ERIC Number: ED243338
Record Type: Non-Journal
Publication Date: 1982
Reference Count: N/A
Getting at the Core: Curricular Reform at Harvard.
The genesis of Harvard's new Core Curriculum, which resulted in major changes in the university's general education program in the 1970s, is presented in a candid account. The narrative highlights the contest of conflicting beliefs about the ends and means of undergraduate education, and reveals the strategies employed to resolve conflicts and to reach a consensus. Among the questions underlying the debate about curricular change are: What does it mean to be broadly educated? What skills, knowlege, and habits of thought have general and lasting value? Given the diversity of students' abilities and preparation for college work, is it possible to set a standard of academic achievement for all students? Should the undergraduate curriculum give free play to the intellectual interests of faculty and students, or should educational choices be guided by common and specific goals? Written by an historian who participated in the events described, the book includes a description of the historical setting, the search for a mandate, and the politics of reform. Appended is a partial listing of core courses, including only those offered in 1981-82. (LB)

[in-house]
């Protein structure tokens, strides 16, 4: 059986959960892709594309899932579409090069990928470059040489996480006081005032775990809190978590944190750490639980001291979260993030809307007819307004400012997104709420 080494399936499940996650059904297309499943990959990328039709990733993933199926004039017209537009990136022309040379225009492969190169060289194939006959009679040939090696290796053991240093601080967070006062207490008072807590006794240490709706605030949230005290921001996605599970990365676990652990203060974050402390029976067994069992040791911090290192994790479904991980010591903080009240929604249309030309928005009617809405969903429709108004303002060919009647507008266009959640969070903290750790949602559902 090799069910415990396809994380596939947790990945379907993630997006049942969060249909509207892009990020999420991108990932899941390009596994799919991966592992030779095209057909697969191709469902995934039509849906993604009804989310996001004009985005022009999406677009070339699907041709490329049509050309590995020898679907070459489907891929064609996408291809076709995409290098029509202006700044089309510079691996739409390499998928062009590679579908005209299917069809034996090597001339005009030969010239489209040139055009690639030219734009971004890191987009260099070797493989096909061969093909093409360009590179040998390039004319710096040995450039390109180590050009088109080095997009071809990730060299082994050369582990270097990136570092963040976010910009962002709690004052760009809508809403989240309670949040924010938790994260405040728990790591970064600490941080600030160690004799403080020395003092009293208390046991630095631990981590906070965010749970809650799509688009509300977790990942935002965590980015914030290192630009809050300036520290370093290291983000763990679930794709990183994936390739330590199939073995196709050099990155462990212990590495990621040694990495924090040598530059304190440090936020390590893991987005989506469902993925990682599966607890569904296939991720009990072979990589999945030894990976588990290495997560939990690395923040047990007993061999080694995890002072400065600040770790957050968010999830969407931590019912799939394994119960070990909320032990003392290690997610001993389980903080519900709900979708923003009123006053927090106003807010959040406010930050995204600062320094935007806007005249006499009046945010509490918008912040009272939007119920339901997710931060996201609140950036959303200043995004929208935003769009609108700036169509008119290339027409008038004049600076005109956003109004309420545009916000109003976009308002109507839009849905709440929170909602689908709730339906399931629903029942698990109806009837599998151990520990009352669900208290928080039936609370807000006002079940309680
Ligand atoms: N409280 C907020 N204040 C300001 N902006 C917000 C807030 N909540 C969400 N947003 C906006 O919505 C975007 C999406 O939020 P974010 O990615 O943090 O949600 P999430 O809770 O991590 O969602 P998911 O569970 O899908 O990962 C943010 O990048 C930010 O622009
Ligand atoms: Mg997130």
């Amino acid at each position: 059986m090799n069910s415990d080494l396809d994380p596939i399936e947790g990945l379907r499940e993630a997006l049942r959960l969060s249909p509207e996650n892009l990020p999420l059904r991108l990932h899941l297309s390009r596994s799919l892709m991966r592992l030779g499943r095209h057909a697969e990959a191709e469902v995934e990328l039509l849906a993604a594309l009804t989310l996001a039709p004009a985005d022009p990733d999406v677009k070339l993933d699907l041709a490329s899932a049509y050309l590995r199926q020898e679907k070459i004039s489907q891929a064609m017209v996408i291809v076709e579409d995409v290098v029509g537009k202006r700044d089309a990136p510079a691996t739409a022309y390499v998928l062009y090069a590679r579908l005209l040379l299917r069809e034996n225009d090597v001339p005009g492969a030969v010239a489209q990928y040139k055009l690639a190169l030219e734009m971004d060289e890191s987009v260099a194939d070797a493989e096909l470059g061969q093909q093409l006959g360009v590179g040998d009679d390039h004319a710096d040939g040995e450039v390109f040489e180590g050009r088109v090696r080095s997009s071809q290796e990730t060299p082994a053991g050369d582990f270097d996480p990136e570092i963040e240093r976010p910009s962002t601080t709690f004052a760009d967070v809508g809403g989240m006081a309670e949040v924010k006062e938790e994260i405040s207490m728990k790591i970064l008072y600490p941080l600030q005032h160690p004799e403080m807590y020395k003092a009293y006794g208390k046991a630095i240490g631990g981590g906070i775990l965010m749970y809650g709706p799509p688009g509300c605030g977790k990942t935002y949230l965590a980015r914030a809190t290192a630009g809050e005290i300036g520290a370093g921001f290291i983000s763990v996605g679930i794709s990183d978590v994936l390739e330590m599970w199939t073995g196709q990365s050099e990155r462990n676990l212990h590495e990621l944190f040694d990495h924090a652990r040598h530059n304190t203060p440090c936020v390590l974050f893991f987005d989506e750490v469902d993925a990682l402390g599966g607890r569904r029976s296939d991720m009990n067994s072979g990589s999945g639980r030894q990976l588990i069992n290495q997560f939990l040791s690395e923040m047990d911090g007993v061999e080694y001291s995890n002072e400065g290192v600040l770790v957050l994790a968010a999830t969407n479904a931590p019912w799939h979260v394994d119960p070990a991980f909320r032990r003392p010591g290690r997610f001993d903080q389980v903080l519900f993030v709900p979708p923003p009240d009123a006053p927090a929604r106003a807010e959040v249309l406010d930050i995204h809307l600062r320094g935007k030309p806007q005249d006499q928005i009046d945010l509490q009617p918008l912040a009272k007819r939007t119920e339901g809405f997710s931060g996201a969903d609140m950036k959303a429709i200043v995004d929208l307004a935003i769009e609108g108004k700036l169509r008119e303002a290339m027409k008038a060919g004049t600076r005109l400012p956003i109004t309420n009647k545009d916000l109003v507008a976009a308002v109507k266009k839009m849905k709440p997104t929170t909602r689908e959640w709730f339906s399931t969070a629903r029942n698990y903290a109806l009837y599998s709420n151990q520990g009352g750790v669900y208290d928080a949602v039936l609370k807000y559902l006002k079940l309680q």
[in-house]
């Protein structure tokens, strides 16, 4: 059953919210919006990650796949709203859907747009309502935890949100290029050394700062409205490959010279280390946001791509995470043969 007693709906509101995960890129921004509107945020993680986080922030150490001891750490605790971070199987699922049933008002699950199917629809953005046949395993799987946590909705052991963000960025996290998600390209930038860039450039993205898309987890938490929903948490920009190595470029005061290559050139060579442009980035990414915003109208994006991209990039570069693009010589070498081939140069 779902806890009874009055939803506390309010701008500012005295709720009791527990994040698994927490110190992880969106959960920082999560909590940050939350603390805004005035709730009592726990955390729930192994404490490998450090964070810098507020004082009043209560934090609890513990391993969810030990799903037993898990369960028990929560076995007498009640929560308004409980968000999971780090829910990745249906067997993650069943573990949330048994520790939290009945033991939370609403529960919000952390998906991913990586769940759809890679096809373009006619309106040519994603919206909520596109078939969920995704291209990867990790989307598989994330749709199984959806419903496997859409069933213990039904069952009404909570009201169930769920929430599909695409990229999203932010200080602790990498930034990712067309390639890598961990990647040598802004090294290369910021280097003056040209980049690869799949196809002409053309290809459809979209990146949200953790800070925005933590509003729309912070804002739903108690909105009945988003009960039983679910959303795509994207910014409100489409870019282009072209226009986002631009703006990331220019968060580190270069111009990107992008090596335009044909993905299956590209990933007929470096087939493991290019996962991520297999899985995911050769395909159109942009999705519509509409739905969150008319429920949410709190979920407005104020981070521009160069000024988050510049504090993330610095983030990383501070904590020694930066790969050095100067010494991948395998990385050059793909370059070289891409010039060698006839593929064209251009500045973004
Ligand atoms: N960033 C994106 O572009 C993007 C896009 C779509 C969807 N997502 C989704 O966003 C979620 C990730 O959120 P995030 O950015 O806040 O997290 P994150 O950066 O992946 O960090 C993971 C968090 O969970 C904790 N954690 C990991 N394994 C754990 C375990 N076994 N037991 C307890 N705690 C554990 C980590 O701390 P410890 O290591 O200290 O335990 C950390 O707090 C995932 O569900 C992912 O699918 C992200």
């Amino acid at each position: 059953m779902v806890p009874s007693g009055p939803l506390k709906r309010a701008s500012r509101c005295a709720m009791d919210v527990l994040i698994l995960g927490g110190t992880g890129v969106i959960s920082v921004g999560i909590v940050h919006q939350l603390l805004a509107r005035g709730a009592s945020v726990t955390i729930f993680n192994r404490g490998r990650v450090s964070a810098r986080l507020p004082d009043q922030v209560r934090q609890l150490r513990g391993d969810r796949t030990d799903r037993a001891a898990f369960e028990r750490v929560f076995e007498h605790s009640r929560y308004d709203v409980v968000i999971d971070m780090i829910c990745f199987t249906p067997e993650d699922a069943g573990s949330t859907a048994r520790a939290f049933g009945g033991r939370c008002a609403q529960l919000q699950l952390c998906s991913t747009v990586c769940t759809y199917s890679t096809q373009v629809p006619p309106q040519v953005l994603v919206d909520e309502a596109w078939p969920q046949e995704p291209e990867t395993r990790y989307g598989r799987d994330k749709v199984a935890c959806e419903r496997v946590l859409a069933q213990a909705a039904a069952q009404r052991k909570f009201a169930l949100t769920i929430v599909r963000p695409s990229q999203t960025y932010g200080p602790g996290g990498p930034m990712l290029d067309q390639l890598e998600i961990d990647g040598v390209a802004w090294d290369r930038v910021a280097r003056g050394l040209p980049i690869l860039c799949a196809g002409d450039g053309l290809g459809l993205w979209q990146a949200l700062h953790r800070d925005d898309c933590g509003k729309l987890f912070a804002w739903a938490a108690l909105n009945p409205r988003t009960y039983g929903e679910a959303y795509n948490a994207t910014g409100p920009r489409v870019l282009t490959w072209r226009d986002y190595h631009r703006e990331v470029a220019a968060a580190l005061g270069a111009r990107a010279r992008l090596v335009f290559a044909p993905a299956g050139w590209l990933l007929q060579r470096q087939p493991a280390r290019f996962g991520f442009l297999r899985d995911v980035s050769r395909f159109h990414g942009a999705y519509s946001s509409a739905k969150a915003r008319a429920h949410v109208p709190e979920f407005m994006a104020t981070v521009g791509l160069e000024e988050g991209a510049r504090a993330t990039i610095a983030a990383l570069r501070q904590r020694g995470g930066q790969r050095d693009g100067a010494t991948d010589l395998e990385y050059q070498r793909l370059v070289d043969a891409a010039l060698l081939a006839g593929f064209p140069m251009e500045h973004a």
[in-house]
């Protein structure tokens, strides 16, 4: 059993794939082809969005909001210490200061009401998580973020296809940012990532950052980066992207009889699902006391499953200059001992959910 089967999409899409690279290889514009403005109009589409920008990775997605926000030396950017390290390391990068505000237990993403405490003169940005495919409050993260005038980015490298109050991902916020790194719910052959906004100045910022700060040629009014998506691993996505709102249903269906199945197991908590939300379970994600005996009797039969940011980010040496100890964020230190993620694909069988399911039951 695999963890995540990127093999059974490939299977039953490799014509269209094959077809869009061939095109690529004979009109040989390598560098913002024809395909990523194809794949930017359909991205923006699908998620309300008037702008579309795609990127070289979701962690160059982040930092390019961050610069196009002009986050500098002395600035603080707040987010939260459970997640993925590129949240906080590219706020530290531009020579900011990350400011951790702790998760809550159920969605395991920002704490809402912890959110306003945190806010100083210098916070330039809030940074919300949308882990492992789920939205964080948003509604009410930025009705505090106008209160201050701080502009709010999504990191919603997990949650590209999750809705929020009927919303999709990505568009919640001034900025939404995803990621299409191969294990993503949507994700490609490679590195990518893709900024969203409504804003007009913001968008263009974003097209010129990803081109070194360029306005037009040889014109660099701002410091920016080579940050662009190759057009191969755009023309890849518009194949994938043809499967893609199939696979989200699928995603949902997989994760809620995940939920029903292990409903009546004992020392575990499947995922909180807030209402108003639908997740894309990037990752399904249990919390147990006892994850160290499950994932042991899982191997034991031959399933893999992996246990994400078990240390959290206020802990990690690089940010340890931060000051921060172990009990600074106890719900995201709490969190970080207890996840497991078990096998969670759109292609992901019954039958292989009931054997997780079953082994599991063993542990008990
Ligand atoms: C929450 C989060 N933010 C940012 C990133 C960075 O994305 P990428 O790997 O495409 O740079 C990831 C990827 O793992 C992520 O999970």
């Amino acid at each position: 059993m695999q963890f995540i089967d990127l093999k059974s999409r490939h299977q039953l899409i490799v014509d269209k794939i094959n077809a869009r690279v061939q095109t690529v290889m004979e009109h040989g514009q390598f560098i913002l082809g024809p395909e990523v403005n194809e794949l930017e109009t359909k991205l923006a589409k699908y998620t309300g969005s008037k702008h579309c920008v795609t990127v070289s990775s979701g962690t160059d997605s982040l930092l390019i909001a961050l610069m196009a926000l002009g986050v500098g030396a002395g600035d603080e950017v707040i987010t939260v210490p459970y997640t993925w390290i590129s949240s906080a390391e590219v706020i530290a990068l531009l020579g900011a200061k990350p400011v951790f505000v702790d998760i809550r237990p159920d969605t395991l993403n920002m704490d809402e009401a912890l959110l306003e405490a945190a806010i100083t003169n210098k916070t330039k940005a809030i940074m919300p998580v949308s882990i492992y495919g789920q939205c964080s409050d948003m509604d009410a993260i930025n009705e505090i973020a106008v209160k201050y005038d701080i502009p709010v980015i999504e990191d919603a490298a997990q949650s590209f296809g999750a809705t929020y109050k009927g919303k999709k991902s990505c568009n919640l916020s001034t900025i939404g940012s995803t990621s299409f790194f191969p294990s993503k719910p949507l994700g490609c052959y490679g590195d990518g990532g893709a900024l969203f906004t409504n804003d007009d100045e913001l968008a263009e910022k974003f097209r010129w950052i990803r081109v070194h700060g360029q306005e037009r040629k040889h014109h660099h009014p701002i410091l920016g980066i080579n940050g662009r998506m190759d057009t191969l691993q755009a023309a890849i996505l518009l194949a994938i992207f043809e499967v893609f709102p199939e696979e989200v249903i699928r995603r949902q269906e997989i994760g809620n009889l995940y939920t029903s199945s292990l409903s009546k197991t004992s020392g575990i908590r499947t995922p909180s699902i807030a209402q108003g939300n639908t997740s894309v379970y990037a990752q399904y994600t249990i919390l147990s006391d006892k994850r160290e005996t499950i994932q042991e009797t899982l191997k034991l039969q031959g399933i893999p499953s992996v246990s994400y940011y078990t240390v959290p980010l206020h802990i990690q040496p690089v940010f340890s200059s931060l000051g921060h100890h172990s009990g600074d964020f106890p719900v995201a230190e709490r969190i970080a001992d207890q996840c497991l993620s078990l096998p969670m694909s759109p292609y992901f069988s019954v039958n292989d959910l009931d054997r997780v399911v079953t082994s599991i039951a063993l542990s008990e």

Descriptors: Case Studies, College Curriculum, Conflict Resolution, Core Curriculum, Curriculum Development, Degree Requirements, Educational Change, Educational History, General Education, Higher Education, Undergraduate Study
Harvard University Press, c/o Uniserv Inc., 525 Great Road, Littleton, MA 0l460 ($l5.00).
Publication Type: Books; Reports - Evaluative
Education Level: N/A
Authoring Institution: N/A